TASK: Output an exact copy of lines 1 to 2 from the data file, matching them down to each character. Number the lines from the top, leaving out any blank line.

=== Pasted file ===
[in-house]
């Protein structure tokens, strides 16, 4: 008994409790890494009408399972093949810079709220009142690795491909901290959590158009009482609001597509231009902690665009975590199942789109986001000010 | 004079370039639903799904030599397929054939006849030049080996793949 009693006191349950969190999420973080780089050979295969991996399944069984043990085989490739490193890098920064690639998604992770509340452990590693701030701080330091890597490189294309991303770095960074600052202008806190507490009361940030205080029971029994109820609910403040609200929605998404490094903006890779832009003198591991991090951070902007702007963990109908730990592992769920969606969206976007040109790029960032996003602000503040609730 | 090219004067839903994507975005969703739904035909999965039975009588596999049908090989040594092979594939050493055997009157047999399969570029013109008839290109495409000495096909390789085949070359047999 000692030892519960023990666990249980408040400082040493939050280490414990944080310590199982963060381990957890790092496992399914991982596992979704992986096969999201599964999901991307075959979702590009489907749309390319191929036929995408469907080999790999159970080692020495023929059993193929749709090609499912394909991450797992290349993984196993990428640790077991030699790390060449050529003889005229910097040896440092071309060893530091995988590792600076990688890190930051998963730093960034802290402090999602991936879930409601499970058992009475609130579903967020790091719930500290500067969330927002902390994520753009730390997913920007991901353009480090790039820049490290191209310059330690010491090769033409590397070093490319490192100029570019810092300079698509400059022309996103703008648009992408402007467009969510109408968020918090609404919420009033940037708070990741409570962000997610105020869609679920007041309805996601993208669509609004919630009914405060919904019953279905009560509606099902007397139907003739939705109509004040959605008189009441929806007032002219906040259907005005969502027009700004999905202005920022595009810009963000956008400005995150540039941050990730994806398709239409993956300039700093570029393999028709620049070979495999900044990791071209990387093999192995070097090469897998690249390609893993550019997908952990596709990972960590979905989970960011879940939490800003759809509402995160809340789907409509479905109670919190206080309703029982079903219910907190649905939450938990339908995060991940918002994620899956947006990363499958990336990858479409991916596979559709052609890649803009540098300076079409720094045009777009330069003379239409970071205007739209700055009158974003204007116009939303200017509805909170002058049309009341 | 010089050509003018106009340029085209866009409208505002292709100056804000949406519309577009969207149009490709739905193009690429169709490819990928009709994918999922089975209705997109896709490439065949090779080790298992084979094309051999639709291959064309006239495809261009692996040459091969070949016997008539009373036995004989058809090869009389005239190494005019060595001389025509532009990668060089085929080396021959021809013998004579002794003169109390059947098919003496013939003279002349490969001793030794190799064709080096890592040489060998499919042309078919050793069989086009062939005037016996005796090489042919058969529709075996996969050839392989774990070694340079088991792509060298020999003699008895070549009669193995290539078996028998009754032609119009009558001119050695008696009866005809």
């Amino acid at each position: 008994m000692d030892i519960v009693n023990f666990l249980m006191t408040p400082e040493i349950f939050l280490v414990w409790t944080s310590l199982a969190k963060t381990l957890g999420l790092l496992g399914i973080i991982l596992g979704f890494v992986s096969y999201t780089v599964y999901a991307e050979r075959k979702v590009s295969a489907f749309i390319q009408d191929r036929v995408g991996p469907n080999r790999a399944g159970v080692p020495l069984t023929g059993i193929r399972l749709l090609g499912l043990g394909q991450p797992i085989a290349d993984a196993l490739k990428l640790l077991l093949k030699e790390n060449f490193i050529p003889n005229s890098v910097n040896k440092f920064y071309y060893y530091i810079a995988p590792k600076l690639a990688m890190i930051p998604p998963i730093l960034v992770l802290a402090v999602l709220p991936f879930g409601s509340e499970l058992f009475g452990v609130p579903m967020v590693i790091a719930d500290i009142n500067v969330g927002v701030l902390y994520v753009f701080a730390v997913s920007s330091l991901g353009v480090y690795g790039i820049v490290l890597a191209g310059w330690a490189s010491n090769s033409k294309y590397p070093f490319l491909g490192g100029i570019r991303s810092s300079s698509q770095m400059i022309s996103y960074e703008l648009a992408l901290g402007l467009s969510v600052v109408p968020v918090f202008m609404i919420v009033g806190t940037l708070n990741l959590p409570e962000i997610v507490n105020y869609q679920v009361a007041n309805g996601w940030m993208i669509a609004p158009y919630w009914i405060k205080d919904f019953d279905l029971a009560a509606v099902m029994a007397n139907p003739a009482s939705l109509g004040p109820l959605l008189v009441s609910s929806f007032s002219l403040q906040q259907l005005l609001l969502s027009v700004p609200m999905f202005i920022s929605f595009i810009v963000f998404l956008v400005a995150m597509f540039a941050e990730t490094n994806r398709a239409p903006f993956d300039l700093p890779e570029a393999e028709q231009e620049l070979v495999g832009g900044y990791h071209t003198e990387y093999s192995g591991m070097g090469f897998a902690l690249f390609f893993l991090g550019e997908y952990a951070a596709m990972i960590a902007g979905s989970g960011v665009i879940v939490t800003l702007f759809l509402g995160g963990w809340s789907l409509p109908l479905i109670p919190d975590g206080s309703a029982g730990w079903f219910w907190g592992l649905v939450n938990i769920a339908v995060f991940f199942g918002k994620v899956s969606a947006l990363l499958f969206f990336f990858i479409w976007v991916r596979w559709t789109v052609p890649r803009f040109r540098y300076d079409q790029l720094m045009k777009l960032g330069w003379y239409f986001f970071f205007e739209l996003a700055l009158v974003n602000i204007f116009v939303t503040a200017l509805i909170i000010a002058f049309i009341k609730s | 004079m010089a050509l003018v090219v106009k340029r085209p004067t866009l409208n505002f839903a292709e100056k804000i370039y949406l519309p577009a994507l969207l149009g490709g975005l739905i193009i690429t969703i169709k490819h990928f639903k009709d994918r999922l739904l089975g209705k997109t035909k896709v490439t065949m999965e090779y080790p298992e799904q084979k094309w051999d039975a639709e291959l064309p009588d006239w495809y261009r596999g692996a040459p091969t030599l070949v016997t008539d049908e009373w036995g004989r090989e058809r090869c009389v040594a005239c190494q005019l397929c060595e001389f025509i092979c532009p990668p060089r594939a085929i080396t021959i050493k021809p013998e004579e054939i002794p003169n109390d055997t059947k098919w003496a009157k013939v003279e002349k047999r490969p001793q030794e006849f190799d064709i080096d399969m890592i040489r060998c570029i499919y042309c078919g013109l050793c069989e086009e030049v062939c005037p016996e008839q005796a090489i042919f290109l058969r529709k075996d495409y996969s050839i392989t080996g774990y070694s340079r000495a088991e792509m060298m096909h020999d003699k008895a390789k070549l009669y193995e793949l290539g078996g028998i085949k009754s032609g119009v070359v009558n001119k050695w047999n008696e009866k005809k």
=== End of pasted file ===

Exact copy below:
[in-house]
């Protein structure tokens, strides 16, 4: 008994409790890494009408399972093949810079709220009142690795491909901290959590158009009482609001597509231009902690665009975590199942789109986001000010 | 004079370039639903799904030599397929054939006849030049080996793949 009693006191349950969190999420973080780089050979295969991996399944069984043990085989490739490193890098920064690639998604992770509340452990590693701030701080330091890597490189294309991303770095960074600052202008806190507490009361940030205080029971029994109820609910403040609200929605998404490094903006890779832009003198591991991090951070902007702007963990109908730990592992769920969606969206976007040109790029960032996003602000503040609730 | 090219004067839903994507975005969703739904035909999965039975009588596999049908090989040594092979594939050493055997009157047999399969570029013109008839290109495409000495096909390789085949070359047999 000692030892519960023990666990249980408040400082040493939050280490414990944080310590199982963060381990957890790092496992399914991982596992979704992986096969999201599964999901991307075959979702590009489907749309390319191929036929995408469907080999790999159970080692020495023929059993193929749709090609499912394909991450797992290349993984196993990428640790077991030699790390060449050529003889005229910097040896440092071309060893530091995988590792600076990688890190930051998963730093960034802290402090999602991936879930409601499970058992009475609130579903967020790091719930500290500067969330927002902390994520753009730390997913920007991901353009480090790039820049490290191209310059330690010491090769033409590397070093490319490192100029570019810092300079698509400059022309996103703008648009992408402007467009969510109408968020918090609404919420009033940037708070990741409570962000997610105020869609679920007041309805996601993208669509609004919630009914405060919904019953279905009560509606099902007397139907003739939705109509004040959605008189009441929806007032002219906040259907005005969502027009700004999905202005920022595009810009963000956008400005995150540039941050990730994806398709239409993956300039700093570029393999028709620049070979495999900044990791071209990387093999192995070097090469897998690249390609893993550019997908952990596709990972960590979905989970960011879940939490800003759809509402995160809340789907409509479905109670919190206080309703029982079903219910907190649905939450938990339908995060991940918002994620899956947006990363499958990336990858479409991916596979559709052609890649803009540098300076079409720094045009777009330069003379239409970071205007739209700055009158974003204007116009939303200017509805909170002058049309009341 | 010089050509003018106009340029085209866009409208505002292709100056804000949406519309577009969207149009490709739905193009690429169709490819990928009709994918999922089975209705997109896709490439065949090779080790298992084979094309051999639709291959064309006239495809261009692996040459091969070949016997008539009373036995004989058809090869009389005239190494005019060595001389025509532009990668060089085929080396021959021809013998004579002794003169109390059947098919003496013939003279002349490969001793030794190799064709080096890592040489060998499919042309078919050793069989086009062939005037016996005796090489042919058969529709075996996969050839392989774990070694340079088991792509060298020999003699008895070549009669193995290539078996028998009754032609119009009558001119050695008696009866005809």